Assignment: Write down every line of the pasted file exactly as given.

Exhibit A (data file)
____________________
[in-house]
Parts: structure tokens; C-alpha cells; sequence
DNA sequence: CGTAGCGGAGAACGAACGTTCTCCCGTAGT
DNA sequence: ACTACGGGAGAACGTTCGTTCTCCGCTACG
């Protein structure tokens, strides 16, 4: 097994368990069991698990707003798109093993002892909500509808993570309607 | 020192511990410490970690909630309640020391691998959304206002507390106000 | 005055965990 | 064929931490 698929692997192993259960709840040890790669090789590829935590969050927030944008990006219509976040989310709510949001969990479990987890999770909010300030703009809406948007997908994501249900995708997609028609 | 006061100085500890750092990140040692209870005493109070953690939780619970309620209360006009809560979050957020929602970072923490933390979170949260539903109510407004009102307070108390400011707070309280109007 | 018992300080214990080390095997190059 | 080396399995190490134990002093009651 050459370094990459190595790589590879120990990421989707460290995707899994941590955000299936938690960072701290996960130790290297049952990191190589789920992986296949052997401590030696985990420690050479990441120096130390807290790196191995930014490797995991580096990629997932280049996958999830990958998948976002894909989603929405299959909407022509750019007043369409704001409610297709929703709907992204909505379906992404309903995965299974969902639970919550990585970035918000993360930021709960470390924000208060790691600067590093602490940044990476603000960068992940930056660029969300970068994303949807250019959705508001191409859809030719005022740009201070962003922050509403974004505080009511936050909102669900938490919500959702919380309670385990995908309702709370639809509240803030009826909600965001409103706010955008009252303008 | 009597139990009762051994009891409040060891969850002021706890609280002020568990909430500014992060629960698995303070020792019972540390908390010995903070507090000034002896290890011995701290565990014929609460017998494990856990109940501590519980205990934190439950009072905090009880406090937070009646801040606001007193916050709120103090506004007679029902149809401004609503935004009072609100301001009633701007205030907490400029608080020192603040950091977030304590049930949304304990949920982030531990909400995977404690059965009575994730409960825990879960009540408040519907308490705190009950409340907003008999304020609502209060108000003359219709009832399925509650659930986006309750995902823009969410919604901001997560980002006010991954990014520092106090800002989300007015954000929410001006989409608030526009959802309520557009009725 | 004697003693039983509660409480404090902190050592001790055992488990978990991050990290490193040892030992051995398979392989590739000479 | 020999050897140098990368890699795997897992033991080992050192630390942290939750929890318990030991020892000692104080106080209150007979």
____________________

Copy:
[in-house]
Parts: structure tokens; C-alpha cells; sequence
DNA sequence: CGTAGCGGAGAACGAACGTTCTCCCGTAGT
DNA sequence: ACTACGGGAGAACGTTCGTTCTCCGCTACG
């Protein structure tokens, strides 16, 4: 097994368990069991698990707003798109093993002892909500509808993570309607 | 020192511990410490970690909630309640020391691998959304206002507390106000 | 005055965990 | 064929931490 698929692997192993259960709840040890790669090789590829935590969050927030944008990006219509976040989310709510949001969990479990987890999770909010300030703009809406948007997908994501249900995708997609028609 | 006061100085500890750092990140040692209870005493109070953690939780619970309620209360006009809560979050957020929602970072923490933390979170949260539903109510407004009102307070108390400011707070309280109007 | 018992300080214990080390095997190059 | 080396399995190490134990002093009651 050459370094990459190595790589590879120990990421989707460290995707899994941590955000299936938690960072701290996960130790290297049952990191190589789920992986296949052997401590030696985990420690050479990441120096130390807290790196191995930014490797995991580096990629997932280049996958999830990958998948976002894909989603929405299959909407022509750019007043369409704001409610297709929703709907992204909505379906992404309903995965299974969902639970919550990585970035918000993360930021709960470390924000208060790691600067590093602490940044990476603000960068992940930056660029969300970068994303949807250019959705508001191409859809030719005022740009201070962003922050509403974004505080009511936050909102669900938490919500959702919380309670385990995908309702709370639809509240803030009826909600965001409103706010955008009252303008 | 009597139990009762051994009891409040060891969850002021706890609280002020568990909430500014992060629960698995303070020792019972540390908390010995903070507090000034002896290890011995701290565990014929609460017998494990856990109940501590519980205990934190439950009072905090009880406090937070009646801040606001007193916050709120103090506004007679029902149809401004609503935004009072609100301001009633701007205030907490400029608080020192603040950091977030304590049930949304304990949920982030531990909400995977404690059965009575994730409960825990879960009540408040519907308490705190009950409340907003008999304020609502209060108000003359219709009832399925509650659930986006309750995902823009969410919604901001997560980002006010991954990014520092106090800002989300007015954000929410001006989409608030526009959802309520557009009725 | 004697003693039983509660409480404090902190050592001790055992488990978990991050990290490193040892030992051995398979392989590739000479 | 020999050897140098990368890699795997897992033991080992050192630390942290939750929890318990030991020892000692104080106080209150007979």